Russian President Vladimir Putin arrives for a conference on Libya at the chancellery in Berlin, Germany, Sunday, Jan. 19, 2020…
Russian President Vladimir Putin arrives for a conference on Libya at the chancellery in Berlin, Jan. 19, 2020.

Russia’s Vladimir Putin is denying that he’s planning to retain his grip on power when he relinquishes his country’s presidency in 2024.

The 67-year-old Putin dismissed accusations that sweeping constitutional changes he laid out in a speech Wednesday would allow him to retain his grip on a country he’s ruled for 20 years.

President Vladimir Putin shakes hands with a man after attending a wreath laying commemoration ceremony for the 77th anniversary since the Leningrad siege was lifted during World War II at the Piskaryovskoye Memorial Cemetery, Jan. 14, 2020.

Speaking Saturday while on a visit to his hometown of St. Petersburg, Putin said he understood peoples alarm but that he doesn’t want Russia to return to the Soviet-era practice of rulers dying in office without a succession plan.“

In my view, it would be very worrying to return to the situation of the mid-1980s when heads of state one by one remained in power until the end of their days, [and] left office without having secured necessary conditions for a transition of power,” Putin said.“

So, thank you very much, but I think it's better not to return to the situation of the mid-1980s,” he added.

But many of his critics are skeptical of his assurances.

They worry Putin's proposals, the first significant changes to the country's constitution since it was adopted under Boris Yeltsin in 1993, are designed to ensure he keeps a grip on the levers of power after he leaves the Kremlin.

Putin’s term in office is set to end in 2024, and he cannot run again as the constitution prohibits anyone serving more than two consecutive terms.

FILE - Russian President Vladimir Putin addresses the State Council in Moscow, Jan. 15, 2020.

The proposed constitutional changes he unveiled Wednesday, at this stage still vague, could allow him to retain power as national leader either as prime minister, a maneuver he’s used before to circumvent term limits, chairman of the country’s parliament or as head of a revamped but still ill-defined state council, his critics say.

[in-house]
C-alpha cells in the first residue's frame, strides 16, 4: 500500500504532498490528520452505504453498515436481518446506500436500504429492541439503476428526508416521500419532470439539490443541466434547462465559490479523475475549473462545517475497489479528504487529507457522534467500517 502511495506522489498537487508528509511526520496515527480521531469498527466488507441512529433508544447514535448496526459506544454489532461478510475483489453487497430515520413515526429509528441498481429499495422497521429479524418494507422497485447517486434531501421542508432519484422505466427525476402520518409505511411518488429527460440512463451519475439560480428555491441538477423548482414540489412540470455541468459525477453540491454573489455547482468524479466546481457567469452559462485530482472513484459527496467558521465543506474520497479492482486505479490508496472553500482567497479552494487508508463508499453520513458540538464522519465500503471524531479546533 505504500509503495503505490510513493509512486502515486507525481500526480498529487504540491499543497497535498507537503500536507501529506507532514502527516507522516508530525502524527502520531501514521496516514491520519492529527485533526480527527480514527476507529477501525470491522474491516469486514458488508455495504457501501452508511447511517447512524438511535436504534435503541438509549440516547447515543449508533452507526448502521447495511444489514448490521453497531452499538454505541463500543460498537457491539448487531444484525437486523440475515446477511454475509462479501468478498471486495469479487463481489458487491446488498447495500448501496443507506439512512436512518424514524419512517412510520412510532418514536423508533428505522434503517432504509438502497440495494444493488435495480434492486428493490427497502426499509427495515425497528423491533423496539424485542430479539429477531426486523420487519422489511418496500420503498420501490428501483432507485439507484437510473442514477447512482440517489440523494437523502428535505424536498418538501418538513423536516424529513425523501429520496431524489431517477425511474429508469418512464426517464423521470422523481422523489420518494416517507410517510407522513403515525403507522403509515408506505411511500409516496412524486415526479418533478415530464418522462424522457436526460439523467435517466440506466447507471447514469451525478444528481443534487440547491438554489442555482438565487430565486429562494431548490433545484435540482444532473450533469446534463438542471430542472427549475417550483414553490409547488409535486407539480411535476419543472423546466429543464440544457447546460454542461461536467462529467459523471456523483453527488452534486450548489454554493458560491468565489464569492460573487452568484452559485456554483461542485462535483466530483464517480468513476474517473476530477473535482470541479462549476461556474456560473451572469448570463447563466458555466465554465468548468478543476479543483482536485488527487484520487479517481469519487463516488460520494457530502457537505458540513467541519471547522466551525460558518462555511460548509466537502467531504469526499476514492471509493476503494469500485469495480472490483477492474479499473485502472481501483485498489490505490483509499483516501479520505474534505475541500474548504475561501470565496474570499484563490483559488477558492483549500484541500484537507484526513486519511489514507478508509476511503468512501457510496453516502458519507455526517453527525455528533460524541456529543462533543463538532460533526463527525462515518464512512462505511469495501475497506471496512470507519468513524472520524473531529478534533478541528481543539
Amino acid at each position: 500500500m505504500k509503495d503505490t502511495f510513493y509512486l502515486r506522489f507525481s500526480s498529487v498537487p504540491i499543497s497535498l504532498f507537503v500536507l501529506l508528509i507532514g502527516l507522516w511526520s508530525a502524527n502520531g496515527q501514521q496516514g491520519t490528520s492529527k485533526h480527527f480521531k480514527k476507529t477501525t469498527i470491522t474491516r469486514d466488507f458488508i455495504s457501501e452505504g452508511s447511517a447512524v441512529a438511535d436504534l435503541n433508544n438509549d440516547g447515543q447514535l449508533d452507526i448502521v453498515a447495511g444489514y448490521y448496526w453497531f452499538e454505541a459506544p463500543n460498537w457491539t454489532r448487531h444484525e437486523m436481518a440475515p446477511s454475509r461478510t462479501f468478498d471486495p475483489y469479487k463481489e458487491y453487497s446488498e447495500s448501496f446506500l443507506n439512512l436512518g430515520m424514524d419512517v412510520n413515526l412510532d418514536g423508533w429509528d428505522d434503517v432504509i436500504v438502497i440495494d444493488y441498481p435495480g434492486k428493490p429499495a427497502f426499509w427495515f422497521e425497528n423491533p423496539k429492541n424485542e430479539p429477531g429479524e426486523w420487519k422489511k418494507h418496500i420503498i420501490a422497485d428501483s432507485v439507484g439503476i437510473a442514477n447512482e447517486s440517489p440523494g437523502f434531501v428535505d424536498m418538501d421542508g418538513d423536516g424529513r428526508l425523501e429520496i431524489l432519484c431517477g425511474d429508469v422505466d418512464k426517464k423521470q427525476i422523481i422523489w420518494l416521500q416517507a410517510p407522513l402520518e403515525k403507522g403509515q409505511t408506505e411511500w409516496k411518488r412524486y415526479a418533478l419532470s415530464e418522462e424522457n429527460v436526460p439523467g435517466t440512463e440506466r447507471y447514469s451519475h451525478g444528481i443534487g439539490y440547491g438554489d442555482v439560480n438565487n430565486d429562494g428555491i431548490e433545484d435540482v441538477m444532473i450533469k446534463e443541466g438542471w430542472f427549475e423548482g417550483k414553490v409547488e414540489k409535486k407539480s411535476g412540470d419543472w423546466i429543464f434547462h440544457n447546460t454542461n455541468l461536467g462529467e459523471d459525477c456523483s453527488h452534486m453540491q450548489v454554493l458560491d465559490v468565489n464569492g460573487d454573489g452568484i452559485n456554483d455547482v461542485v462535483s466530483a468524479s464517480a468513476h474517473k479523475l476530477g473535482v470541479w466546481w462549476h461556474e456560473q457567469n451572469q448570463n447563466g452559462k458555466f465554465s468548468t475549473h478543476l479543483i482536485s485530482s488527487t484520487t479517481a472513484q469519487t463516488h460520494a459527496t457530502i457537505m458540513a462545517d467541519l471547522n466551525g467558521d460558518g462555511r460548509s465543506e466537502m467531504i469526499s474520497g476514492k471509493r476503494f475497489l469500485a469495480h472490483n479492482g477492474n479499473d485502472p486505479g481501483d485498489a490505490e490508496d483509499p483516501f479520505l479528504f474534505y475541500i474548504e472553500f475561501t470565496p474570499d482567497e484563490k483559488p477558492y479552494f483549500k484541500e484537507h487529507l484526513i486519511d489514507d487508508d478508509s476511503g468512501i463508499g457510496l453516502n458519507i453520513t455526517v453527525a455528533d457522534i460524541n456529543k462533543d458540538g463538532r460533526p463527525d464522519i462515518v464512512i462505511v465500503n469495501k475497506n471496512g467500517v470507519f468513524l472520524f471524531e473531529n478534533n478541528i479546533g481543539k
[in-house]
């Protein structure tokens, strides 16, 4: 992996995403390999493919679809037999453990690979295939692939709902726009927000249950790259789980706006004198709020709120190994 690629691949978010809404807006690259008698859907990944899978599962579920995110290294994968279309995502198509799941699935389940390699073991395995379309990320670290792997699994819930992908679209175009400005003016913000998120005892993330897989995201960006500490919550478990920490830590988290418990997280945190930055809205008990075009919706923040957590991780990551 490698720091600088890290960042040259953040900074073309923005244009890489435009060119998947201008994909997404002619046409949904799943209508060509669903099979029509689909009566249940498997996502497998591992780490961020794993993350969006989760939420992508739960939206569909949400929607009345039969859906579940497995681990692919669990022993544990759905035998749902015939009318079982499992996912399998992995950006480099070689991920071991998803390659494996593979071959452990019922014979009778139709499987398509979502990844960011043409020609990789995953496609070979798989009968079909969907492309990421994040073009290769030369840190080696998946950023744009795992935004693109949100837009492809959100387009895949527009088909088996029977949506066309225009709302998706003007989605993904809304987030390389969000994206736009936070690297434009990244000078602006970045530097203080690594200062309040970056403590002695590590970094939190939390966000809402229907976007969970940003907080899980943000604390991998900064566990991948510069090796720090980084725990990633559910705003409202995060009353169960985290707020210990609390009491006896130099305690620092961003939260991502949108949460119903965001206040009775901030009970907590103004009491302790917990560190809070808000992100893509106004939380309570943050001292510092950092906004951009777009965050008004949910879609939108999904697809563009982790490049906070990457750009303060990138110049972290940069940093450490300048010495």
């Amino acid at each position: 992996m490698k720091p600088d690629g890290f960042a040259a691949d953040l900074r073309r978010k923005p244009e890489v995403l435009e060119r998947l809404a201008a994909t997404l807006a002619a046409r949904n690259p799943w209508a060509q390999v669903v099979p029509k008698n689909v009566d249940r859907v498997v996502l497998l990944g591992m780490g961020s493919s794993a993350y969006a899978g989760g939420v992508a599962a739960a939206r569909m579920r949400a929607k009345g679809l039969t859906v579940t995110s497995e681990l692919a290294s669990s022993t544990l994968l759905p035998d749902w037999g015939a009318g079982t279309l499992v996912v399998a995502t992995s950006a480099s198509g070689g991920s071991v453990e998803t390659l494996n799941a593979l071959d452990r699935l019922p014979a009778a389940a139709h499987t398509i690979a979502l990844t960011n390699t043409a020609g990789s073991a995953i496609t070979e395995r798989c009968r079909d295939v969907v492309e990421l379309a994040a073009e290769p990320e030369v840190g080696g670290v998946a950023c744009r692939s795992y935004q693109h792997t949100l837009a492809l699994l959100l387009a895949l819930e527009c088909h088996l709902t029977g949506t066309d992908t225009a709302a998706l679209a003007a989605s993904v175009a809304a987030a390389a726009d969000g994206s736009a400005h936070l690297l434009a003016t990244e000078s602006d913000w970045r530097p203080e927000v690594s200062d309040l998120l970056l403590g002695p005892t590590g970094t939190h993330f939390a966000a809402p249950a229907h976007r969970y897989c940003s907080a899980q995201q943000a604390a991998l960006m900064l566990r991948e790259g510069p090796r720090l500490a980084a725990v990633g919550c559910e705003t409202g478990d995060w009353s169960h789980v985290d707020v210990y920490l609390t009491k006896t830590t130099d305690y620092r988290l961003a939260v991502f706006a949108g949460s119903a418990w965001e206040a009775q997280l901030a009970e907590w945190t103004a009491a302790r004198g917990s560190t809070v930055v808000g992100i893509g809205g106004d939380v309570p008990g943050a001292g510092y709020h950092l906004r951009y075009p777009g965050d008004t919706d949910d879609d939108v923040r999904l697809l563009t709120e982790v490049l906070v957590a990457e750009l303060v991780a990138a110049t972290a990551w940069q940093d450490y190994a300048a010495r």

Political foes have dubbed the proposed shake-up a “constitutional coup,” which would see the presidency reduced in importance. Some former Kremlin advisers say none of the powerful factions within the Kremlin or the country’s oligarchs want Putin to go, for fear his departure would trigger internecine warfare within the governing class.

In a recent interview with VOA, before Putin’s announcement, one of his former advisers, Gleb Pavlovsky, said that to a certain degree he’s trapped within the system he created. Putin can’t quit for fear that everything will fall apart, Pavlovsky said.

While Putin’s proposal has prompted outrage from rights activists, liberals and his political foes, ordinary Russians, even those critical of Putin, seem resigned, with many saying they’d never expected he’d relinquish power in four years' time.

"I feel indifferent,” Ekaterina, a 28-year-old financial adviser told VOA. “Most of my friends are just making jokes about it” because they feel impotent, she added.

In 2011-2012 tens of thousands of people took to the streets following Putin’s return to the presidency for his third term, Ekaterina and others of her age group say they doubt large-scale protests to Putin’s plan will happen now. In August a series of protests were mounted against rigged elections to Moscow’s city council, but they have fizzled.

FILE - Russian President Vladimir Putin, center right, and Kazakhstan's former president Nursultan Nazarbayev, center left, attend the Victory Day military parade to mark 74 years since the end of World War II, in Red Square in Moscow, May 9, 2019.

Some opposition politicians say Putin’s proposals would see Russia gravitate to a Central Asian model of governance. They accuse Putin of wanting to prolong his state leadership by following the model of Kazakhstan, where Nursultan Nazarbayev, left the presidency last year but has maintained his iron grip on his Central Asian country as chairman of an all-powerful Security Council.

"It is a complete ideological switch on the part of the ruling class from a Western ideology to something else — an Eastern one or an Ancient Roman one,” said Alexander Baunov of the Carnegie Moscow Center, a think tank.

The Russian leader’s "reform" proposals include also abolishing the primacy of international law now enshrined in the country’s current constitution. That possible change is alarming Russia’s beleaguered civil society groups, which are already seeing a tightening of restrictions on their work.

"As a member of the Council of Europe and the Organization for Security and Cooperation in Europe, Russia is bound by international standards on human rights, civil liberties and the rule of law — including democratic elections, protections from arbitrary imprisonment, and freedoms of the media, assembly, and association," wrote opposition politician and journalist Vladimir Kara-Murza in the Washington Post Friday.

Those commitments have long been ignored, “but by establishing the primacy of domestic statutes, the Kremlin intends to free itself from its remaining formal commitments under international law, signaling yet another milestone in its growing isolation,” he said.